The disability must be total to the extent that it prevents performance of gainful occupations within the disabled person's competence. The factor of totality involves considerations in addition to those verified through the medical findings. These include, but are not limited to, such considerations as age, training, skills, work experience and the extent to which these factors prevent the performance of gainful occupations within the disabled person's competence.
An individual's total disability would usually be tested in relation to his ability to engage in remunerative employment. The ability to keep house or to care for others would be the appropriate test for individuals such as housewives who were engaged in this occupation prior to the disability and do not have a recent history of gainful employment well enough and with sufficient regularity to receive regular payments on a continuing basis, he is not considered to be totally disabled.
All of these factors must be substantiated in order to make a determination of permanent and total disability, and the absence of any one of these factors would render the person ineligible.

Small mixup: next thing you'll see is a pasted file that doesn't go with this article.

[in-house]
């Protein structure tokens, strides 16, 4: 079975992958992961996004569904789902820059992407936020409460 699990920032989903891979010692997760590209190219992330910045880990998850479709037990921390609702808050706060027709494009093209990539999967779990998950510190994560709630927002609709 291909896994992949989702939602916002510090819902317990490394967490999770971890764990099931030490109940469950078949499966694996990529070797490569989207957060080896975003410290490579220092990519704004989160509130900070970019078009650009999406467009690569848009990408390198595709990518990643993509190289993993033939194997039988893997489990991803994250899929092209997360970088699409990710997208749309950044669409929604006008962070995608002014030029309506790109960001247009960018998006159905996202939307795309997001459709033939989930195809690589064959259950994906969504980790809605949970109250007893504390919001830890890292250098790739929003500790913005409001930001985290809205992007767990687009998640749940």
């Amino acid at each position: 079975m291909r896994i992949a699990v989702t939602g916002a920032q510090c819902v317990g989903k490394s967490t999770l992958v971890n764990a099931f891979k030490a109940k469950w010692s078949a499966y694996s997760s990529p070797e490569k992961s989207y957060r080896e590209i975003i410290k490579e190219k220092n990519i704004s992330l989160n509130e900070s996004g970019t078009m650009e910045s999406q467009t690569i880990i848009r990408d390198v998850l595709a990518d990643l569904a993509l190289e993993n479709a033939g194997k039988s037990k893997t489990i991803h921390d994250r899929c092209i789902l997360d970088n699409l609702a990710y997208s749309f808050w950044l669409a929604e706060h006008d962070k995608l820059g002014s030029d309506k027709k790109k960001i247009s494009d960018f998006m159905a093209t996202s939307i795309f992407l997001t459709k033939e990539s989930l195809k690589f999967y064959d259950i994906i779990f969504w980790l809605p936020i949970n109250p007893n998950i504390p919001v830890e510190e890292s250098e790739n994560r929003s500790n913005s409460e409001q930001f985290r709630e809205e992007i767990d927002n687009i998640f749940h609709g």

2. Criteria of permanent and total disability (3.b.)
Any applicant/recipient meeting one of the two criteria given in the following paragraphs may be found to be totally disabled to perform a gainful occupation even though he may receive some remuneration through work-related activities.
A gainful occupation is one which is remunerative, performed regularly, and performed without unusual assistance from others.
Inability to Perform the Essential Activities of Daily Living: It is recognized that some severely disabled persons may achieve some semblance of engaging in a gainful occupation because of supreme motivation and effort, or because friends or relatives assist them in various ways. A person, for instance, may be bedridden, unable to leave his home, and require the help of others to meet the needs of daily living. Yet this person may engage in remunerative and productive events such as knitting or selling products via the telephone. The Medical Eligibility Section will consider the following criteria in determining permanent and total disability in such situations, and if the individual meets one or more of these criteria he may qualify for aid to the Disabled.
Is the applicant/recipient able to engage in remunerative activity because family, friends, or neighbors help in unusual ways, such as running errands, providing working materials or creating a market for him? Is this assistance based more on sympathy and compassion than it is on any profit which may be realized by those who assist?